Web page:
A startup is a temporary organization formed to search for a sustainable*, repeatable and scalable business model.
– Steve Blank (*Ash Maurya helped me with “sustainable”)
This is my #1 lesson learned. Regardless of the situation, the first questions that come to mind when considering any course of action is
- Is it sustainable?
- Is it repeatable?
- Is it scalable?
Used Car Pivot Scenario
For AnotherSocialEconomy’s used car vertical, we experimented using Google Adwords for our used car Customer Channel. We had a daily budget of $10 for our English Campaign & $10 for our French Campaign, both set to the greater Montreal area. Initially, our Cost Per Clicks were around $2 but after some tweaking & some special sauce we got them down to $0.72. (Read the documentation. It’s all in the Quality Score!) And within 10 days, we actual “sold” a car. Not bad, eh? That’s the good news.
Based on our Customer Interviews, we wanted to validate our hypothesis that car dealers would be willing to subscribe to our lead generation service, once we proved we can deliver leads – despite spending one tenth (ultra conservative) of what they’d spend on their monthly advertising.
The beta would be free but with the understanding that dealers would pay a monthly subscription of $250 – which includes 25 free Proposals. After that, it would be $10 a Proposal. Since many managers also were skeptical of their sales reps being able to deal with the emails, we’d also offer a Managed Service for double the price.
We were spending less than $600 a month on creating Demand. But there were hidden costs. Each new Consumer’s email address had to be validated. Then each new Demand had to be qualified since most of them were for something like “BMW 335i”.
From the car dealer’s perspective, we wanted more than a URL and “Have your customer call me” response. We wanted them to take advantage of the situation and offer some incentive for the Consumer to contact them. We wanted them to think like a “Nordie”.
Is it sustainable?
No. The Car Dealer Pivot Customer Channel was simply too expensive to sustain with the current Revenue Model. However, while none of the dealers wanted to pay subscription fees, most were willing to pay a finder’s fee which could justify the Adwords expense.
Is it repeatable?
No. The Car Dealer Pivot was simply too complicated. Our original idea was to go after Consumers looking to buy something more precise – like a “Wii Super Mario game”. Something that a retailer either has in stock, or, doesn’t. There’s just too many variables in used cars to repeat the process in another vertical.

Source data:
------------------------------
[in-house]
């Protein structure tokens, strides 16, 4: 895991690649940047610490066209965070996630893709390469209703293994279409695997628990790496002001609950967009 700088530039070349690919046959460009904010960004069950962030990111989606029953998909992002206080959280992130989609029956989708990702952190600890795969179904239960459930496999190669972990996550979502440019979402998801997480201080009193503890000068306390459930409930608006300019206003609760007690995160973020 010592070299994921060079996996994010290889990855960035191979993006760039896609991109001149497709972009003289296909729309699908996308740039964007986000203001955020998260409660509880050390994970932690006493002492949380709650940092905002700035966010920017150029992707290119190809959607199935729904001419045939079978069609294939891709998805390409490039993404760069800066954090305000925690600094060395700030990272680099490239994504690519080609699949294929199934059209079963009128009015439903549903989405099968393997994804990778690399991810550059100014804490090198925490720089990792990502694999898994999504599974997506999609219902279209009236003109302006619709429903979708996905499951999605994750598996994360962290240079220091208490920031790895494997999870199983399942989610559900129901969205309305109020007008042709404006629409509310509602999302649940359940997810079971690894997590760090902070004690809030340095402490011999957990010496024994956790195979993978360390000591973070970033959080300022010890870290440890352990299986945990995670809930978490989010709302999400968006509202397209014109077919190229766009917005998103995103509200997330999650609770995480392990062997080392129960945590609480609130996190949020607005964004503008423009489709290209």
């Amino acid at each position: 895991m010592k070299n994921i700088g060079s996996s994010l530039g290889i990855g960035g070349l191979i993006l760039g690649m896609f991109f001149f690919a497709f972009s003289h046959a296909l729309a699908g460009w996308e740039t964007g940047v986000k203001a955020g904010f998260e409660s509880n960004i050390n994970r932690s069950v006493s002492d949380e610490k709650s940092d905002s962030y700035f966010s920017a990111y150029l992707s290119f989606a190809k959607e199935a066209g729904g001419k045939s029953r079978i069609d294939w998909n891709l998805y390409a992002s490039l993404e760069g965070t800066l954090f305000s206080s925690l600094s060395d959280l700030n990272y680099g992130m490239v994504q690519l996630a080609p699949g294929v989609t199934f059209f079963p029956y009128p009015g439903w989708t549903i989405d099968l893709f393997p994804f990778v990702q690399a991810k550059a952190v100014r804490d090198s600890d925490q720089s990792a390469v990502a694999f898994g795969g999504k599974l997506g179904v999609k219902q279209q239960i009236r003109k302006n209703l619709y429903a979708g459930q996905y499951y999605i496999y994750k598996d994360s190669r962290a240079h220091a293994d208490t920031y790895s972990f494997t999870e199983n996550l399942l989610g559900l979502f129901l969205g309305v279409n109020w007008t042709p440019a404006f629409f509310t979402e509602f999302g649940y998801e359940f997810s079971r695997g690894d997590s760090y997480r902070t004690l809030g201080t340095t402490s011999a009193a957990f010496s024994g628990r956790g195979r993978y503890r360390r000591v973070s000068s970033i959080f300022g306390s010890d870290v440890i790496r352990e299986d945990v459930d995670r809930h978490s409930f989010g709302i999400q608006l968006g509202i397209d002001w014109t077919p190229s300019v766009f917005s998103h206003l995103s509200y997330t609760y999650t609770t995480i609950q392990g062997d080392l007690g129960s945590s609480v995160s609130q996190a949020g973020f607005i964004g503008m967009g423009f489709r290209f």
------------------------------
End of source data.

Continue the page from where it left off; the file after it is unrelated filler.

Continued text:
Is it scalable?
No. The Car Dealer Pivot required a lot of manual intervention on both the Consumer side, as well as, the Retailer side.
No. The Car Dealer Pivot was not a bad move because we learned a lot. For example:
- Customer Development: We should have interviewed more dealers. Although we did have enough Early Adopters to launch the beta, we should have qualified them better. We didn’t want to take any money until we knew we could deliver qualified leads. And when it came time to “sign” they crapped out.
- Customer Channel: We learned a lot about Google Adwords and I think we got pretty could at it even after only a few weeks. I still think it’s a good channel for us to find Consumers. Our biggest oversight was the dealers’ unwillingness to participate. We still don’t understand why someone making commission on a used car won’t reach out to a local prospect.
- Unique Value Proposition: We should have stuck to our original vision of connecting Consumers who know exactly what they want – like a “Wii Super Mario game”, to local Retailers who either have it, or, don’t have it in stock.
- Get Out of the Building: We definitely got out of the building. We definitely exercised our bits.
- Problem/Solution Fit: Every Consumer we spoke to outside of the Building can identify with the Problem/Solution. However, that’s not the case for used car dealers (Retailers). Their Solution requires the Managed Service which, unless funded by the car Manufacturers, is simply too expensive for us to pursue. And while we have a Pitch for that, even “validated” by a few insiders, we already learned our lesson and choose to move on.
Stay tuned as I drill-down into my My Prezi Startup Lessons Learned.
2 replies on “My Sustainable, Repeatable, Scalable Startup Lessons Learned”
Can you explain what exactly is to be repeatable and scalable?
Nice post Steve
In our case, Repeatable meant that we could create a customer acquisition process that could be replicated from one vertical to another. While we felt confident Adwords was a good route, the vertical we chose – used cars, was a challenging market to penetrate. As a result, if we wanted to pursue that market, we would have to create a highly specialized service – which defeated the purpose & long-term vision of the Startup.
Even if we decided to focus our attention on the used car market, our customer – both consumer & provider, cost of acquisition was way too high. Once again, Adwords was not the problem because we were able to automate much of the process. It was the manual process of trying to determine what exactly the consumer was looking to purchase & validate to some degree that they were seriously in the market. Once done, we had to convince dealers we had legitimate consumers & try to engage them. All in all, a very lengthy & manual process where we were constantly trying to sell our Unique Value Proposition.
To sum it up, if our Unique Value Proposition was good enough, our cost of acquisition would have been much lower.
Now I try to validate first & code later.